First bite of street food (better response than with durian ice cream)!
First bite of street food (better response than with durian ice cream)!

Nick went back to Japan, and I started to prepare myself for yet another week of rain…maybe the junk boat summer sunny season will start soon and hopefully the rest of my weeks here would be at least almost as active as this one”

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Busy in China

Oh, Hong Kong. So different from Japan, though there are many things that are similar. I find the same products, sushi, and some of the same kanji, but other than that everything seems very different. So far I have pretty much been working every day, and then in the evenings wander around and fall to my bed. So much to see, but also so much time!

Quiet street in the afternoon
Quiet street in the afternoon

It seems odd to compare Hong Kong with Japan, since they both have their own characteristics. This place seems more international, yet also very traditional Chinese at the same time. So far, I have got my home-fix from Ikea, but also seen pig faces on dirty concrete ground, turtles piled in a cage with frogs, and the various Chinese medicine shops that sell bunch of smelly stuff.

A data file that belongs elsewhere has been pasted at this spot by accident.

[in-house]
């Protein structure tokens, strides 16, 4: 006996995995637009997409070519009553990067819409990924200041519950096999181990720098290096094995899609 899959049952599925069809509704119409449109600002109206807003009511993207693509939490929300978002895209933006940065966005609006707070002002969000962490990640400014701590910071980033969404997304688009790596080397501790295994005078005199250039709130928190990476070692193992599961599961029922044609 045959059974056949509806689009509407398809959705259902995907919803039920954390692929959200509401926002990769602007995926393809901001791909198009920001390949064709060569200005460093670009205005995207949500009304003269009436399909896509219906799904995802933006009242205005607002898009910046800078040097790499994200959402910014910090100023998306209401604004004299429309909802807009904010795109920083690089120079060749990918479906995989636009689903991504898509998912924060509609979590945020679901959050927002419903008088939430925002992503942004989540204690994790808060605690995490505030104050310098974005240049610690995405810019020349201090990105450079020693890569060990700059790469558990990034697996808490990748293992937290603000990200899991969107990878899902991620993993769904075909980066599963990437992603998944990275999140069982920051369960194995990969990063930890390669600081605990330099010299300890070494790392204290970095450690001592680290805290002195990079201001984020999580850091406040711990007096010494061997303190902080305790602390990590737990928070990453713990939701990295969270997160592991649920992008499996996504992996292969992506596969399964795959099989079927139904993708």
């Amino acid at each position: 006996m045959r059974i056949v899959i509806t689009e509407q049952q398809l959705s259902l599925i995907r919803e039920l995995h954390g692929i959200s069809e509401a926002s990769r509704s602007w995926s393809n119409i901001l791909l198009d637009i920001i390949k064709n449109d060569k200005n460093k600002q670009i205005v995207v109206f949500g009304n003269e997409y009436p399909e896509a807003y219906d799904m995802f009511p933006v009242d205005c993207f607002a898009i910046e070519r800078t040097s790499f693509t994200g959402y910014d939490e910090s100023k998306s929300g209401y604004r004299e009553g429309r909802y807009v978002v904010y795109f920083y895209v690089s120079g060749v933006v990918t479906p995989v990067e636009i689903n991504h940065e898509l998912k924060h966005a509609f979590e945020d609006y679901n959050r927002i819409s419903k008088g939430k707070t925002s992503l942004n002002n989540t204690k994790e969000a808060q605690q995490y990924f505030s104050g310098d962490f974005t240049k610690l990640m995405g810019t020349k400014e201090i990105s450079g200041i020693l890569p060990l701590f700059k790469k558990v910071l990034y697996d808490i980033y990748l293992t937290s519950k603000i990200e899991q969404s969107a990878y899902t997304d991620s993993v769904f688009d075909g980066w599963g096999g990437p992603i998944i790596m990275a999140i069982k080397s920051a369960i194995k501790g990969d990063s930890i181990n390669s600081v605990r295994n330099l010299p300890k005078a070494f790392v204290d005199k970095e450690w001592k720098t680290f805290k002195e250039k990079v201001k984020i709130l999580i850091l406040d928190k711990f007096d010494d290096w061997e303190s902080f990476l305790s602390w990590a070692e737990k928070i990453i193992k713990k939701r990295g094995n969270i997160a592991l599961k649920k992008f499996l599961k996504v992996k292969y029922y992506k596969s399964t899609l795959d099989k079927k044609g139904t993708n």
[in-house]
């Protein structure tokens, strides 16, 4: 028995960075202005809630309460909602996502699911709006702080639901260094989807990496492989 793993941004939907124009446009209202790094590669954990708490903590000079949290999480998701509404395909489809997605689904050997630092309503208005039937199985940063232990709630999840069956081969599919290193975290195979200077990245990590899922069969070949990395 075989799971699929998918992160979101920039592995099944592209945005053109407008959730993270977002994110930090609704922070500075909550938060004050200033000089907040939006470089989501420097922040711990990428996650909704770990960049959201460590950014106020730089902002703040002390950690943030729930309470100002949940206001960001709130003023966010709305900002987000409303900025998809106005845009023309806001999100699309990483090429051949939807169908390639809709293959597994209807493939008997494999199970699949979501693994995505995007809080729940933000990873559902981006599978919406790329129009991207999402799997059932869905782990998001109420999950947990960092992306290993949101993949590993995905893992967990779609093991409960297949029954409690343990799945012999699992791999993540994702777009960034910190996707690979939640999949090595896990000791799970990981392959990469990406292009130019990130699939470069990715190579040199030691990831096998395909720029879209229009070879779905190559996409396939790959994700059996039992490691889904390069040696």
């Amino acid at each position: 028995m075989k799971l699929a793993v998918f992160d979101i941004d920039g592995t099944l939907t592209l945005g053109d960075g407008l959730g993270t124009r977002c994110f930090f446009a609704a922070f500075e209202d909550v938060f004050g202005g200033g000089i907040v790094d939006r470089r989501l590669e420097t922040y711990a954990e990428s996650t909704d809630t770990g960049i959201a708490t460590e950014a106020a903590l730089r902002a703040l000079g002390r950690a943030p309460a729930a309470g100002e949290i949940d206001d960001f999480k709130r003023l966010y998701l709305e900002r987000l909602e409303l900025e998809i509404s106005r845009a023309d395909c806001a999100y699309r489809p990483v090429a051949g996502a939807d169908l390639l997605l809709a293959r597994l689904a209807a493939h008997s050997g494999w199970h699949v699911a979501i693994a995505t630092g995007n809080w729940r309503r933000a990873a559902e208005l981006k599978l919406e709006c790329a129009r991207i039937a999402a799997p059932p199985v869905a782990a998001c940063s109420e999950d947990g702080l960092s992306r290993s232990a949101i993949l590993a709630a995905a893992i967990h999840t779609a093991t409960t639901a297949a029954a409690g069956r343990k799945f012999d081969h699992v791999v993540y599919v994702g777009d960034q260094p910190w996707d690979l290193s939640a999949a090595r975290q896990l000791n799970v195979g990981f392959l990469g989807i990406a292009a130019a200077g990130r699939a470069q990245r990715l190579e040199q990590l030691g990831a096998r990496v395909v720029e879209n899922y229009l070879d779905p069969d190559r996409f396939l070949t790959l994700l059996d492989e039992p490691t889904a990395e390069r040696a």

Geese drying up on the street
Geese drying up on the street

Every day is an adventure, and I believe there will be new things to discover after few months. It definitely is an advantage, that I am accustomed to the Asian cultures before coming here, since now I know most (well, at least some) of the weird foods. My goal here is to eat as much fruits and study as much about mushrooms as possible, since it seems like they are pretty big deal here (and of course FSF plays a role in that…today I tasted shiitake, originated from Oita! So, I guess I can’t leave Beppu behind.

This could be Japan!
This could be Japan!

Now that the Chinese New Year’s is upon us, I believe that will give me something to write about. At some point I will also reveal you the Paul Yee Mansion penthouse – and of course some of the things I experience with the shrooms and Four Sigma Foods.

Old Capitals